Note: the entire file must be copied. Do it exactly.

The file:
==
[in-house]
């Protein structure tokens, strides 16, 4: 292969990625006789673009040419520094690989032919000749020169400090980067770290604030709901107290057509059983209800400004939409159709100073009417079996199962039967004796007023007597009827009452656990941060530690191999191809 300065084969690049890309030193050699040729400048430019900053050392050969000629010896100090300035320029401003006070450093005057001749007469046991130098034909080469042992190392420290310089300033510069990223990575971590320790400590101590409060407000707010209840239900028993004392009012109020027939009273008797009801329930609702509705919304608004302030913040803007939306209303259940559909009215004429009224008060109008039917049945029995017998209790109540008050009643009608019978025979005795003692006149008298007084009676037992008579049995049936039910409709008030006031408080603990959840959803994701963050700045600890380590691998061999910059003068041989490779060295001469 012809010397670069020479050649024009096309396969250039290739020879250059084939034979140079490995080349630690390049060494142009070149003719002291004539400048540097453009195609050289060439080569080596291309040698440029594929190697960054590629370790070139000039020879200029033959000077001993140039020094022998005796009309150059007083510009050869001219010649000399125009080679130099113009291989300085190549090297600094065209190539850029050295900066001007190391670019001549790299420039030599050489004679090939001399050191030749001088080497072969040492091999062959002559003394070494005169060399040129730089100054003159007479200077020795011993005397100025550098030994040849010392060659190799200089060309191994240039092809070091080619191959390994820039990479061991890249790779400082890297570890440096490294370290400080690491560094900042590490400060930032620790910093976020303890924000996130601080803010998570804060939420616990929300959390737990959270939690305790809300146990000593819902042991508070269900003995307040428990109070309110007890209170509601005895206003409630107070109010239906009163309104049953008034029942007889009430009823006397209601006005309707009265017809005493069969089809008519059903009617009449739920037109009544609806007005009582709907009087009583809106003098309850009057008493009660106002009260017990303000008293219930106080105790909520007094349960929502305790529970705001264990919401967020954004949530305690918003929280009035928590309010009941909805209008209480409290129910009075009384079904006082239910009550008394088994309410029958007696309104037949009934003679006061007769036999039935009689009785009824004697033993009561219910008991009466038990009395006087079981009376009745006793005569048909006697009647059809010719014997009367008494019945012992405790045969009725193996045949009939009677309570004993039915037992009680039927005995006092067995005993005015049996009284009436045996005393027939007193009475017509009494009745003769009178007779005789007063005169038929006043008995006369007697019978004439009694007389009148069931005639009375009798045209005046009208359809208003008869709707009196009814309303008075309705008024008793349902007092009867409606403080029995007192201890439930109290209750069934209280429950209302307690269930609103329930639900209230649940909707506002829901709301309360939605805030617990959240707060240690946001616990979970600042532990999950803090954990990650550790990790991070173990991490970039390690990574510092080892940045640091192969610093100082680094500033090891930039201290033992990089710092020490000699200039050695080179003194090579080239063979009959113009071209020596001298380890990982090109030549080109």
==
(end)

[in-house]
């Protein structure tokens, strides 16, 4: 292969990625006789673009040419520094690989032919000749020169400090980067770290604030709901107290057509059983209800400004939409159709100073009417079996199962039967004796007023007597009827009452656990941060530690191999191809 300065084969690049890309030193050699040729400048430019900053050392050969000629010896100090300035320029401003006070450093005057001749007469046991130098034909080469042992190392420290310089300033510069990223990575971590320790400590101590409060407000707010209840239900028993004392009012109020027939009273008797009801329930609702509705919304608004302030913040803007939306209303259940559909009215004429009224008060109008039917049945029995017998209790109540008050009643009608019978025979005795003692006149008298007084009676037992008579049995049936039910409709008030006031408080603990959840959803994701963050700045600890380590691998061999910059003068041989490779060295001469 012809010397670069020479050649024009096309396969250039290739020879250059084939034979140079490995080349630690390049060494142009070149003719002291004539400048540097453009195609050289060439080569080596291309040698440029594929190697960054590629370790070139000039020879200029033959000077001993140039020094022998005796009309150059007083510009050869001219010649000399125009080679130099113009291989300085190549090297600094065209190539850029050295900066001007190391670019001549790299420039030599050489004679090939001399050191030749001088080497072969040492091999062959002559003394070494005169060399040129730089100054003159007479200077020795011993005397100025550098030994040849010392060659190799200089060309191994240039092809070091080619191959390994820039990479061991890249790779400082890297570890440096490294370290400080690491560094900042590490400060930032620790910093976020303890924000996130601080803010998570804060939420616990929300959390737990959270939690305790809300146990000593819902042991508070269900003995307040428990109070309110007890209170509601005895206003409630107070109010239906009163309104049953008034029942007889009430009823006397209601006005309707009265017809005493069969089809008519059903009617009449739920037109009544609806007005009582709907009087009583809106003098309850009057008493009660106002009260017990303000008293219930106080105790909520007094349960929502305790529970705001264990919401967020954004949530305690918003929280009035928590309010009941909805209008209480409290129910009075009384079904006082239910009550008394088994309410029958007696309104037949009934003679006061007769036999039935009689009785009824004697033993009561219910008991009466038990009395006087079981009376009745006793005569048909006697009647059809010719014997009367008494019945012992405790045969009725193996045949009939009677309570004993039915037992009680039927005995006092067995005993005015049996009284009436045996005393027939007193009475017509009494009745003769009178007779005789007063005169038929006043008995006369007697019978004439009694007389009148069931005639009375009798045209005046009208359809208003008869709707009196009814309303008075309705008024008793349902007092009867409606403080029995007192201890439930109290209750069934209280429950209302307690269930609103329930639900209230649940909707506002829901709301309360939605805030617990959240707060240690946001616990979970600042532990999950803090954990990650550790990790991070173990991490970039390690990574510092080892940045640091192969610093100082680094500033090891930039201290033992990089710092020490000699200039050695080179003194090579080239063979009959113009071209020596001298380890990982090109030549080109």